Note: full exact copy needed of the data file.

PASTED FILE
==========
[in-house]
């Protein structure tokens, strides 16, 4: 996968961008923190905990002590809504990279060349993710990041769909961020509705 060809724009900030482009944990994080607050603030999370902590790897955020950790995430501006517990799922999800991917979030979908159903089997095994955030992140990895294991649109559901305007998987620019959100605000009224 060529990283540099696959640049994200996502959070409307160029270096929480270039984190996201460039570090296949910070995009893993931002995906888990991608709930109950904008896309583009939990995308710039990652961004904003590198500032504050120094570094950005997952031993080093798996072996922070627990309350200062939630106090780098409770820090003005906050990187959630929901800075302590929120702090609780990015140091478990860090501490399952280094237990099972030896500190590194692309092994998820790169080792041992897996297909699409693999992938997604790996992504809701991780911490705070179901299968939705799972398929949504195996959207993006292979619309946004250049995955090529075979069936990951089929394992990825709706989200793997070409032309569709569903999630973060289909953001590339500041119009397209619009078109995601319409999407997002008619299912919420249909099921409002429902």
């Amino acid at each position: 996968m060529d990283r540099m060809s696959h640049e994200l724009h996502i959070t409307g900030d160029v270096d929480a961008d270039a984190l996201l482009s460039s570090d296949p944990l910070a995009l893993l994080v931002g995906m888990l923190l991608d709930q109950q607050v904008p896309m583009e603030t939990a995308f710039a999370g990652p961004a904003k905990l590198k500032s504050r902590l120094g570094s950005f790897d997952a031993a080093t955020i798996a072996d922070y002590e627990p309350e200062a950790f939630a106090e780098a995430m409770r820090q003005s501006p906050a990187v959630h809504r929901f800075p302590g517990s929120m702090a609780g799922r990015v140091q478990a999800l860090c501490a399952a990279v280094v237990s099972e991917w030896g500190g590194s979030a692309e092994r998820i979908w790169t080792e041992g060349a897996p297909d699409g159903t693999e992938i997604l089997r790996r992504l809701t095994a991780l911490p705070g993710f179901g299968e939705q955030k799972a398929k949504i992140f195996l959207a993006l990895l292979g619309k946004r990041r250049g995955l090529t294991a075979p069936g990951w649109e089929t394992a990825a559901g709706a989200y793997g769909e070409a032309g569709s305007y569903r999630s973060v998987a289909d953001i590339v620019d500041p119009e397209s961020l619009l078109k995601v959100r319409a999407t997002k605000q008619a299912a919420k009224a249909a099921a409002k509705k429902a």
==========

[in-house]
């Protein structure tokens, strides 16, 4: 996968961008923190905990002590809504990279060349993710990041769909961020509705 060809724009900030482009944990994080607050603030999370902590790897955020950790995430501006517990799922999800991917979030979908159903089997095994955030992140990895294991649109559901305007998987620019959100605000009224 060529990283540099696959640049994200996502959070409307160029270096929480270039984190996201460039570090296949910070995009893993931002995906888990991608709930109950904008896309583009939990995308710039990652961004904003590198500032504050120094570094950005997952031993080093798996072996922070627990309350200062939630106090780098409770820090003005906050990187959630929901800075302590929120702090609780990015140091478990860090501490399952280094237990099972030896500190590194692309092994998820790169080792041992897996297909699409693999992938997604790996992504809701991780911490705070179901299968939705799972398929949504195996959207993006292979619309946004250049995955090529075979069936990951089929394992990825709706989200793997070409032309569709569903999630973060289909953001590339500041119009397209619009078109995601319409999407997002008619299912919420249909099921409002429902």
């Amino acid at each position: 996968m060529d990283r540099m060809s696959h640049e994200l724009h996502i959070t409307g900030d160029v270096d929480a961008d270039a984190l996201l482009s460039s570090d296949p944990l910070a995009l893993l994080v931002g995906m888990l923190l991608d709930q109950q607050v904008p896309m583009e603030t939990a995308f710039a999370g990652p961004a904003k905990l590198k500032s504050r902590l120094g570094s950005f790897d997952a031993a080093t955020i798996a072996d922070y002590e627990p309350e200062a950790f939630a106090e780098a995430m409770r820090q003005s501006p906050a990187v959630h809504r929901f800075p302590g517990s929120m702090a609780g799922r990015v140091q478990a999800l860090c501490a399952a990279v280094v237990s099972e991917w030896g500190g590194s979030a692309e092994r998820i979908w790169t080792e041992g060349a897996p297909d699409g159903t693999e992938i997604l089997r790996r992504l809701t095994a991780l911490p705070g993710f179901g299968e939705q955030k799972a398929k949504i992140f195996l959207a993006l990895l292979g619309k946004r990041r250049g995955l090529t294991a075979p069936g990951w649109e089929t394992a990825a559901g709706a989200y793997g769909e070409a032309g569709s305007y569903r999630s973060v998987a289909d953001i590339v620019d500041p119009e397209s961020l619009l078109k995601v959100r319409a999407t997002k605000q008619a299912a919420k009224a249909a099921a409002k509705k429902a």